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does OS matter for ASCII file ?

 
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Hi,
A conceptual question.
If I want to read data from a ASCII text file, does it matter which OS the file was created on i.e. will there be problems with line termination, etc.
Also, when I read the file, what is advisable: open it in binary mode or text mode ? What is the default mode in java ?
Tks
 
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If you use a java.io.Reader (i.e., a FileReader) to read a file, then FileReader will take care of the differences in line endings for you. This is the equivalent of opening a file in "text mode" in C. Using a java.io.InputStream instead -- i.e., java.io.FileInputStream -- is the equivalent of "binary mode" in C, and you'll see platform-dependent line terminators.
 
Raj Bhandari
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Thanks Ernest, this answers my question very well.
 
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You should be careful with what you mean by "ASCII" file. Do you mean
real 7-bit ASCII, the Basic Latin block of the Unicode character set, or do
you mean more vaguely, text, in whatever the default encoding is for your
platform (usually Latin-1 in UNIX and cp1252 in Windows)?

FileReader assumes you want your platform's default; if you want to specify
true ASCII you have to pass the charset name to InputStreamReader.
Here are two examples that read a file line by line. The second uses
java.util.Scanner, which was introduced in the current version of Java.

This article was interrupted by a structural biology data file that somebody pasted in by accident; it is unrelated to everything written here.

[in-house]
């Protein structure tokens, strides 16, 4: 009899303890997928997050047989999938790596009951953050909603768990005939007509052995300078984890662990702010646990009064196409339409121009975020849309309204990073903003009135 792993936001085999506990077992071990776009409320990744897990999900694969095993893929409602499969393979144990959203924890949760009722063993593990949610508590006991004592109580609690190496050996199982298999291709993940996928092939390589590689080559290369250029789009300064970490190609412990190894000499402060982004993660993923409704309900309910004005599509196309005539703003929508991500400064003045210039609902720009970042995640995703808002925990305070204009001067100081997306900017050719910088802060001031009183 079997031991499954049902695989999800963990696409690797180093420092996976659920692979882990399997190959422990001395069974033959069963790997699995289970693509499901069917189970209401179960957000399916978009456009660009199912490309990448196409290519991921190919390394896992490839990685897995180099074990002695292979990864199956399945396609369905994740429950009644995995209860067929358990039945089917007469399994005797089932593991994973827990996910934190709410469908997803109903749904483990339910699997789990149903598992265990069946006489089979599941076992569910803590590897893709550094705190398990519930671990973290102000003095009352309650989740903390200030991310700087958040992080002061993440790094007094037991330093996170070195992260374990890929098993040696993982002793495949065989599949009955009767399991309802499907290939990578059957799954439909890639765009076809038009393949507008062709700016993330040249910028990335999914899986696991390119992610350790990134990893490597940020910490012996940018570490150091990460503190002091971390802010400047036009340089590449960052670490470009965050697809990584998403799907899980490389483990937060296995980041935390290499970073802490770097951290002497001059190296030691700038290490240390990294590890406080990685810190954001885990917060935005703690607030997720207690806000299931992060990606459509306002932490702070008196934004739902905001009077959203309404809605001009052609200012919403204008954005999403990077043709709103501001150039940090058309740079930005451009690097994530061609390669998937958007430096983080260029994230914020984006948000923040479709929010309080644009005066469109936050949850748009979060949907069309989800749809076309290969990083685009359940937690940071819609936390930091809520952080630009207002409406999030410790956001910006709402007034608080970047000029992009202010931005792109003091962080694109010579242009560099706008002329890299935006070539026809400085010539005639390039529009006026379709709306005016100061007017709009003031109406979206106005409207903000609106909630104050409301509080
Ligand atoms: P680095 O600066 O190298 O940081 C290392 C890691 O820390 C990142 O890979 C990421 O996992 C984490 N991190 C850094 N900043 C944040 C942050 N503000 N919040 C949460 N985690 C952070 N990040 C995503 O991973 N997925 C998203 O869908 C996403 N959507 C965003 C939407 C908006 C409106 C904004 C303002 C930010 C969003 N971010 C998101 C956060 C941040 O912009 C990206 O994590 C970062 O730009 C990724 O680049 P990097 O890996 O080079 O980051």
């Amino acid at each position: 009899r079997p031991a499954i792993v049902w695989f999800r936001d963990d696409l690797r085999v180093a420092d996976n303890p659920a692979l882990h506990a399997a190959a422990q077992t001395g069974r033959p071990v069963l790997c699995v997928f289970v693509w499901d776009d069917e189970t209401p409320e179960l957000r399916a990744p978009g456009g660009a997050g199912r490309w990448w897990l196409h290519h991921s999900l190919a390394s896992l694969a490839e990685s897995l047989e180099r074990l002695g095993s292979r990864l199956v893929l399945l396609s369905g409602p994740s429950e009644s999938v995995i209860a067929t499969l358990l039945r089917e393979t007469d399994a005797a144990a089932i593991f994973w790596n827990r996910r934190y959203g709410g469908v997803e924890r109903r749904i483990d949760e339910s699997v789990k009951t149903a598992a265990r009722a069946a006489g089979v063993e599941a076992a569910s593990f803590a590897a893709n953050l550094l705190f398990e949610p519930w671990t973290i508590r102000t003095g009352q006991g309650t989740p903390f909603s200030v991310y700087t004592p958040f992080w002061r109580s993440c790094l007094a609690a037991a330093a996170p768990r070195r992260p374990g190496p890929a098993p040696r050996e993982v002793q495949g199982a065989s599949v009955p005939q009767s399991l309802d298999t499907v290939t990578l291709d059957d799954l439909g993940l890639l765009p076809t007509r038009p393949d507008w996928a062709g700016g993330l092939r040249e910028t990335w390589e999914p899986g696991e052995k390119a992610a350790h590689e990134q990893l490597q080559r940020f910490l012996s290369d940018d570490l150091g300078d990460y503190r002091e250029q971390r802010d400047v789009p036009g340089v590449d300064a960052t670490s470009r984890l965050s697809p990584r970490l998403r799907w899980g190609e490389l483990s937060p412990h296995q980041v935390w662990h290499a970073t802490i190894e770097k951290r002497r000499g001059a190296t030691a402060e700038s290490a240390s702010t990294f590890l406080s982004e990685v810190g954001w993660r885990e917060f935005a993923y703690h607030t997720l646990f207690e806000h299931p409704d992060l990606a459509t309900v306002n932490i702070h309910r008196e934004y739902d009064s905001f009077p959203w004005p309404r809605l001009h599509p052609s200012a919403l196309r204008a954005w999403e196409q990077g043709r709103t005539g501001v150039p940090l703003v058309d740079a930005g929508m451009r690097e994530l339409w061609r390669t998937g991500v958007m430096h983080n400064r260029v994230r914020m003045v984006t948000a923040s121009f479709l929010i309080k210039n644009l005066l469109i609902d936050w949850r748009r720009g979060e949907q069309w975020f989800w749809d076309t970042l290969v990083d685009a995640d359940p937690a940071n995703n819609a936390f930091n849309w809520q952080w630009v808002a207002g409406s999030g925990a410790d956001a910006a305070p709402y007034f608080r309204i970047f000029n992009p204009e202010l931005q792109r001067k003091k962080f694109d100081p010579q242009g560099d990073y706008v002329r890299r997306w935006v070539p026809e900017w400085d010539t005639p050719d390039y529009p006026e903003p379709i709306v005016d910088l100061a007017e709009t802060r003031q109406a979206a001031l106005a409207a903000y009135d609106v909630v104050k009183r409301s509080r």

It has additional features like parsing numbers and matching patterns.
 
Raj Bhandari
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Thanks Jeff for the clarification.
At that point of time all I knew from the client was that they have an ascii file and I assumed it was a simple text file with standard ascii characters. Now I know that its created on a unix platform.
 
Wanderer
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[EFH]: If you use a java.io.Reader (i.e., a FileReader) to read a file, then FileReader will take care of the differences in line endings for you.

Mmm, no, as far as I'm aware FileReader does not handle the differences in line terminators. It handles all the charset encoding issues, assuming the system default charset is what you really want (which often it's not). But differences in line separators are not included in this. For line separators, it's probably easiest to use a BufferedReader (pre-JDK 1.5) or a Scanner (JDK 1.5+) as Jeff showed above.
 
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